Tip:
Audio guide – minimum must have, but better – take a personal museum assistant.

Opening Hours:
Mon: 10am-8pm; Wed, Fri-Sun: 10am-6pm; Thu: 1-9pm
6
St. Michael's Castle

6) St. Michael's Castle

St. Michael’s Castle, also known as Mikhailovsky Castle, is the former royal residence of Paul I. Construction began on the structure in 1797 and was completed in 1800. The architects were Vincenzo Brenna and Vasili Bazhenov. Surrounded by the Moika River and the Fontanka River, the castle reflects French Classicism, Italian Renaissance, and Gothic design.

The exterior of the orange colored building features beautiful bas-relief engravings and stunning white columns. A bronze equestrian statue of Peter the Great greets all who enter the front courtyard. The castle was given to the Main Engineering School in 1819. Since the 1990s, it has been a part of the State Russian Museum.

Among the recommended items to see while visiting the museum are Ilya Repin’s Ceremonial Meeting of the State Council painting, the landscape canvases of Arkhip Kuindzhi, and the museum’s portrait gallery. The portrait gallery features official portraits of Russian Emperors and Empresses, dignitaries, and celebrities from the 17th to 20th century.

In addition, works of arts from 19th century greats Alexi Venetsianov, Pavel Fedotov, Ivan Shishkin, Nicholas Ge, Ilya Repin, and many others are housed on the second floor of the museum.

Opening hours: Monday - Wednesday, Sunday 10 am - 4 pm.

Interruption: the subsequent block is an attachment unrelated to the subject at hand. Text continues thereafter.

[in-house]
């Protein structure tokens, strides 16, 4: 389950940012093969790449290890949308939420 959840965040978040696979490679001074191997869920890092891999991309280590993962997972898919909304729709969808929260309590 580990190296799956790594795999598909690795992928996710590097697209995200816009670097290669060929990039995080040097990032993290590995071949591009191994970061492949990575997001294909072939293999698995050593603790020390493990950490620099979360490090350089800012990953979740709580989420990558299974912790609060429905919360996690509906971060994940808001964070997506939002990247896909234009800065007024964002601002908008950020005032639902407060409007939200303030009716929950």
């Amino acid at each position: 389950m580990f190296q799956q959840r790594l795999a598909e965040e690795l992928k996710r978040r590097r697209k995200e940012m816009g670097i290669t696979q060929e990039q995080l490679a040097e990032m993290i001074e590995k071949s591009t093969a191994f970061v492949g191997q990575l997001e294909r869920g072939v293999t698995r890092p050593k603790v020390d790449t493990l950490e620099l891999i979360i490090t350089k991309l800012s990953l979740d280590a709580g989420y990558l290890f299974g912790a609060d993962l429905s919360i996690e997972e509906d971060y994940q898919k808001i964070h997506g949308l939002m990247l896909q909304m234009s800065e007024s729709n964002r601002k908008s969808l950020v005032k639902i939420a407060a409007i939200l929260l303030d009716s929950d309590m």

Sight description based on wikipedia
7
Field of Mars

7) Field of Mars

Bordered by the Marble Palace, Suvorova Square, the Pavlovsky Regiment Barracks, and the Moyka River is the peaceful landscape known as the Field of Mars. The Field of Mars, also known as Marsovo Pole, was named after the Mar-Roman god of war.

The Field of Mars began as a marshy field that was drained and then used for public markets, festivities, military exercises, and parades. The grassland was originally named The Grand Meadow, the Pleasure Field, and the Tsarina’s Meadow before receiving its current name.

One of the most stunning elements of the park is the Monument for Revolutionary Victims, a tribute to those who died during the 1917 Revolutions and the following Civil War. The monument was designed by Russian architect Led Rudnev. The memorial contains an eternal flame in the center that was lit during the 40th anniversary of the rebellions. North of the field is the statue of Alexander Suvorov, a great general of the Russian empire who fought in the Russian-Austrian campaign against Napoleon.

In addition, the park contains a burial ground for those who fell in battle during the 1917 Revolutions and Civil War. It is also a custom for newlyweds to visit the park after their weddings to guarantee good luck.
Sight description based on wikipedia